Despite the importance of fruits and vegetables (FVs) as essential components of a healthy diet, most children do not consume the recommended number of servings of these foods. School meals account for a significant portion of children's overall dietary intake. Changing the school environment is a cost-efficient and effective method for improving dietary intake and can significantly impact the pernicious problem of pediatric obesity. The 2010 Healthy Hunger-Free Kids Act (HHFKA) mandated enhanced focus on FVs in the National School Lunch Program (NSLP), and specifically requires children to take a fruit and/or vegetable at meals (the ?serve? model). However, there are significant concerns over increased FV plate waste under this mandate. Simultaneously, there is great national support for school salad bars as a means to increase FV intake within the NSLP. Salad bars might be a particularly effective approach within the ?serve? model, as they foster choice, which is linked to increased FV consumption in children. However, little empirical research has investigated the impact of salad bars on FV intake in schools. Further, although FV consumption can facilitate healthy weight management if these foods replace items high in calories, there is a great need to better understand how increasing FV intake, and salad bars, relates to children's diet quality and energy intake at lunch within the NSLP. This is particularly important to investigate in low income and racial/ethnic minority children, who face disproportionate obesity risks and are most likely to be impacted by school obesity policies, such as the HHFKA, given their reliance on school meals. This time-sensitive application will use validated methods, informed by our extensive formative work, to conduct a comprehensive evaluation of salad bars in a northern Virginia school district. This district is installing salad bars into 141 elementary schools over 5-years, facilitating the conduct of a waitlist control, cluster randomized controlled trial. Specifically, 12 pairs of matched schools will be randomly selected: half receiving a salad bar (Intervention) and half serving pre-portioned FVs only, standard under the NSLP (Control). Thus groups will have different FV presentation methods; however all schools will be operating under a policy requiring students to take at least one FV serving. Schools will be matched on Title I status (a proxy for socioeconomic status) and percent of racial/ethnic minority students based on higher obesity risk. Dietary intake will be objectively assessed at lunch in each pair of schools, prior to (baseline), and 4-6 weeks after salad bars are installed (post), resulting in ~14,160 lunch observations throughout the study duration. We will also obtain cafeteria sales and NSLP participation data to examine how salad bars impact these critical revenue sources. Finally, we will assess implementation factors and cafeteria personnel's perspectives, to identify barriers and facilitators to salad bars and inform sustainability efforts. No prior RCTs have prospectively examined the effects of salad bars on FV and energy intake. As such, this study has great potential to inform school nutrition policies and programs designed to enhance dietary intake and reduce obesity.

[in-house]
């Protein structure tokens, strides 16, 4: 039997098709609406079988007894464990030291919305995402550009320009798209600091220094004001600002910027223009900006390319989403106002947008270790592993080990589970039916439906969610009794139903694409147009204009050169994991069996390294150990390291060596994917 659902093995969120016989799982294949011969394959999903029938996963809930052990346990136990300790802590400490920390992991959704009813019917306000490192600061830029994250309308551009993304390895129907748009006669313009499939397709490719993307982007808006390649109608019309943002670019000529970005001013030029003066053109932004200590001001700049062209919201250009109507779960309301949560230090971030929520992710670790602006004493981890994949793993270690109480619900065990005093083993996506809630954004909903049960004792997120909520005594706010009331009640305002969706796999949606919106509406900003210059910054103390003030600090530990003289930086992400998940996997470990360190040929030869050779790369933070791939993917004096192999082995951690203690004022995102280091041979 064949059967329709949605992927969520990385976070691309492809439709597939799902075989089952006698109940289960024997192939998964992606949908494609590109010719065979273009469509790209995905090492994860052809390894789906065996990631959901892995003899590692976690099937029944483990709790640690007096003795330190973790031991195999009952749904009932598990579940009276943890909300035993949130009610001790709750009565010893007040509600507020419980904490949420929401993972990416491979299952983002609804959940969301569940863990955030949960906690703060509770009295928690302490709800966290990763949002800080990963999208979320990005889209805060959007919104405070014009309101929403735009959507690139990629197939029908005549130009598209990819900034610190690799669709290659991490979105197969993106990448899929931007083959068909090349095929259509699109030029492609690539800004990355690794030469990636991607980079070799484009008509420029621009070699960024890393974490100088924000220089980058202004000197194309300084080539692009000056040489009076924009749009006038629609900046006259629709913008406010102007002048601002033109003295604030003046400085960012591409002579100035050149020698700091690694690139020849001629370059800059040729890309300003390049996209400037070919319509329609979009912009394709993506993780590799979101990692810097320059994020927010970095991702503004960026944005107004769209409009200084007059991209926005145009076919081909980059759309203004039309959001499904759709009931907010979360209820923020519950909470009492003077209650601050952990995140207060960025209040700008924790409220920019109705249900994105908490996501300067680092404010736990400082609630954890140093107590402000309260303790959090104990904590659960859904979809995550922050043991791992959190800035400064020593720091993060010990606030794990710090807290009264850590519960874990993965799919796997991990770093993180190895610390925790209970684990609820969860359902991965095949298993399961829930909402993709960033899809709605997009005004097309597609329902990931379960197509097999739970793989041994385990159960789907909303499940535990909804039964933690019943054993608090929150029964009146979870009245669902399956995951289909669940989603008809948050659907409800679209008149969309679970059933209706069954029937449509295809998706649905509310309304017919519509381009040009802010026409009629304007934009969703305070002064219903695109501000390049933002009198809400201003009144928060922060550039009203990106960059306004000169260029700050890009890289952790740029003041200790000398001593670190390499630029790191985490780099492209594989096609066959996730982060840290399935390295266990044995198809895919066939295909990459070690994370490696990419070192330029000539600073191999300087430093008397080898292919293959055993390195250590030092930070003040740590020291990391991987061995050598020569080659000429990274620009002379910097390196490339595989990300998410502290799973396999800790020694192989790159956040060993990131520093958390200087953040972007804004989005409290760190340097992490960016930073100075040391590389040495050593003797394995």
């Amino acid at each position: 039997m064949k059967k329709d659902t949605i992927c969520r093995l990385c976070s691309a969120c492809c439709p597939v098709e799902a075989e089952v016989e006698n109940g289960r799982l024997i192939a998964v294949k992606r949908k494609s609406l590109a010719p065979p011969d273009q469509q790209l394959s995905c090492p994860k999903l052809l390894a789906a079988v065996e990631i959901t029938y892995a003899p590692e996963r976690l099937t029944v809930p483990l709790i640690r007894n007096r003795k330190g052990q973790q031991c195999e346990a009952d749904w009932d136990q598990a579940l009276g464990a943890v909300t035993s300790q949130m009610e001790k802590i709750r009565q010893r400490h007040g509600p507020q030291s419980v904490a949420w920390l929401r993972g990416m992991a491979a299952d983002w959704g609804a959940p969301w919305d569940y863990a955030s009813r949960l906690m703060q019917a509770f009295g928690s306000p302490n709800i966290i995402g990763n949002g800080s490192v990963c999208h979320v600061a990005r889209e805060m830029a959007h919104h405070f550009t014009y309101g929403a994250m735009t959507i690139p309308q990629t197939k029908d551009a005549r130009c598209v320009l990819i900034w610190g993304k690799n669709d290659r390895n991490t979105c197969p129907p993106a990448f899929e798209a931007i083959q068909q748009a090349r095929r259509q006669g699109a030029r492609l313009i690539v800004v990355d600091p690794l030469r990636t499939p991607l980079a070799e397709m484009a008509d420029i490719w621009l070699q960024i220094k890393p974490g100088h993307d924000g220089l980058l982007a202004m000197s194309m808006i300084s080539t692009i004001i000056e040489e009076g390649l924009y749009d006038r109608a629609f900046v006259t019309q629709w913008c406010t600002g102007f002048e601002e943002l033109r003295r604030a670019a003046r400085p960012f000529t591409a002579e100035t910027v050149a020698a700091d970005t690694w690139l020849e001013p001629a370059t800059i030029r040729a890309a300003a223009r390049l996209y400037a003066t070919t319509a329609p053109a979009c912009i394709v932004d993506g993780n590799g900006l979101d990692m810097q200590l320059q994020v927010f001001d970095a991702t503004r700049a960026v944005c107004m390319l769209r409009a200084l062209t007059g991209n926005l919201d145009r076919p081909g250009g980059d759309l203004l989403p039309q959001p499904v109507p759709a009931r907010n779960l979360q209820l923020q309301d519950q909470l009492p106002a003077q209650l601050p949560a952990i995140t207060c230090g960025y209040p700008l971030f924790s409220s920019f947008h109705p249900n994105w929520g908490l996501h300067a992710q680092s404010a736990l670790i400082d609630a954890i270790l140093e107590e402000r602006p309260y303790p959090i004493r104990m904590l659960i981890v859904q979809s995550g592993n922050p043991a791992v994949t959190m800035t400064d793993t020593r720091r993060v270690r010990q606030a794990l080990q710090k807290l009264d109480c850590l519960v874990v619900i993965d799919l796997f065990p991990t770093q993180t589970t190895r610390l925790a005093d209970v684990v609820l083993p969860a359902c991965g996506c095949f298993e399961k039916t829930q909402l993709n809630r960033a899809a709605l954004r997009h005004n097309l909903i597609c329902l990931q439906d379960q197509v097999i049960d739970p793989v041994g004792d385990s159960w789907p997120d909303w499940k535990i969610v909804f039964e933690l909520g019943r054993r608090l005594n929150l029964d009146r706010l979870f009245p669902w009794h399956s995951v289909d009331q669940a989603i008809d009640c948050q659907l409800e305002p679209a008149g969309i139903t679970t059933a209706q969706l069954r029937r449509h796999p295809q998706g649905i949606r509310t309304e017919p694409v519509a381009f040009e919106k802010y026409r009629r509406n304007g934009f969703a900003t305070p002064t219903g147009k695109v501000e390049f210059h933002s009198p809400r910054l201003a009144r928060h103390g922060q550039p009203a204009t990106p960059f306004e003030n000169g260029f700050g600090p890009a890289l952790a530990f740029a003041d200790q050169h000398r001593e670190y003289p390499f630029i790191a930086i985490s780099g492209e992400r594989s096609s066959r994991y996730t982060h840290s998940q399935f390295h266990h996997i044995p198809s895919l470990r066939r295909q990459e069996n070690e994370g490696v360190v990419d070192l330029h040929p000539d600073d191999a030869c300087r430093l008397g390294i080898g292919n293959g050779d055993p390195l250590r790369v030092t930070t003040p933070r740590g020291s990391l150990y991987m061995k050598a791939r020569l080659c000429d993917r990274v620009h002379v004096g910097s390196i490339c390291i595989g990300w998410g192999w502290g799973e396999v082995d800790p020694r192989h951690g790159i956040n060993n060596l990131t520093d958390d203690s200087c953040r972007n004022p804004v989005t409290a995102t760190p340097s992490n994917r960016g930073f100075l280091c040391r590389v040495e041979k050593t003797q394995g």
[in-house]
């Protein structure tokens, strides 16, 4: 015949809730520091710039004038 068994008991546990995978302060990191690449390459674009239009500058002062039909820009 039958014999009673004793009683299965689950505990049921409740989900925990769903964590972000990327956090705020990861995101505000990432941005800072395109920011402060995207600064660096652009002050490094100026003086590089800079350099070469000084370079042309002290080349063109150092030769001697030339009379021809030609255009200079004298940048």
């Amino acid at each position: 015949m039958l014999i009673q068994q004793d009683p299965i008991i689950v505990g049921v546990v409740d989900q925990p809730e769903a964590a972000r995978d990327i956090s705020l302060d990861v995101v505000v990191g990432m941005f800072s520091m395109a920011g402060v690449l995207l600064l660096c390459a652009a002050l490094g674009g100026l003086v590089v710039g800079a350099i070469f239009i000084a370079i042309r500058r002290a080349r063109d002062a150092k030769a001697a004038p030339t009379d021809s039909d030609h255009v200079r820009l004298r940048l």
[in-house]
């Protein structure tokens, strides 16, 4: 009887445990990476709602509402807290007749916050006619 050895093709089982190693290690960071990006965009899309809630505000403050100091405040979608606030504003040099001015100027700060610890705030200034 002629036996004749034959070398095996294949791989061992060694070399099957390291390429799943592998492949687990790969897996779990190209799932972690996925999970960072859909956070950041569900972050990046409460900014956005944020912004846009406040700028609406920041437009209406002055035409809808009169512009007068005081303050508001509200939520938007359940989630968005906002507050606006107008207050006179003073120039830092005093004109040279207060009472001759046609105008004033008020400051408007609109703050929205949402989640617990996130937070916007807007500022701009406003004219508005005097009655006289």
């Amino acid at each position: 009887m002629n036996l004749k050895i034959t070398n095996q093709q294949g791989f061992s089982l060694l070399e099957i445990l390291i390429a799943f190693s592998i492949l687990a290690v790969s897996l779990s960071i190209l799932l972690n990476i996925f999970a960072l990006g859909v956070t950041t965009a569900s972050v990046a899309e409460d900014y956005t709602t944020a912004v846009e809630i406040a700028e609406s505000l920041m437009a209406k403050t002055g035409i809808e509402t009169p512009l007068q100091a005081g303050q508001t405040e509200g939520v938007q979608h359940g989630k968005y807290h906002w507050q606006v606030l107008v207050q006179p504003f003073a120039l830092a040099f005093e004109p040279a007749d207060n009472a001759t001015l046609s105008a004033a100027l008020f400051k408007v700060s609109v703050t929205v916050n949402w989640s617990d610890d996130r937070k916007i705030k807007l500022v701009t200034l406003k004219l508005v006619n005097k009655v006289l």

Despite their potential to improve dietary intake in children within the National School Lunch Program (NSLP), the practice of installing salad bars in schools has advanced well ahead of the evidence. This research conducts a large-scale investigation, comparing 12 schools with salad bars with 12 schools serving pre-portioned fruits and vegetables only on: 1) fruit, vegetable, and energy intake; 2) plate waste; and 3) NSLP participation. This study has significant potential to inform school nutrition policies and programming designed to enhance dietary intake and reduce obesity in millions of children who participate in the NSLP.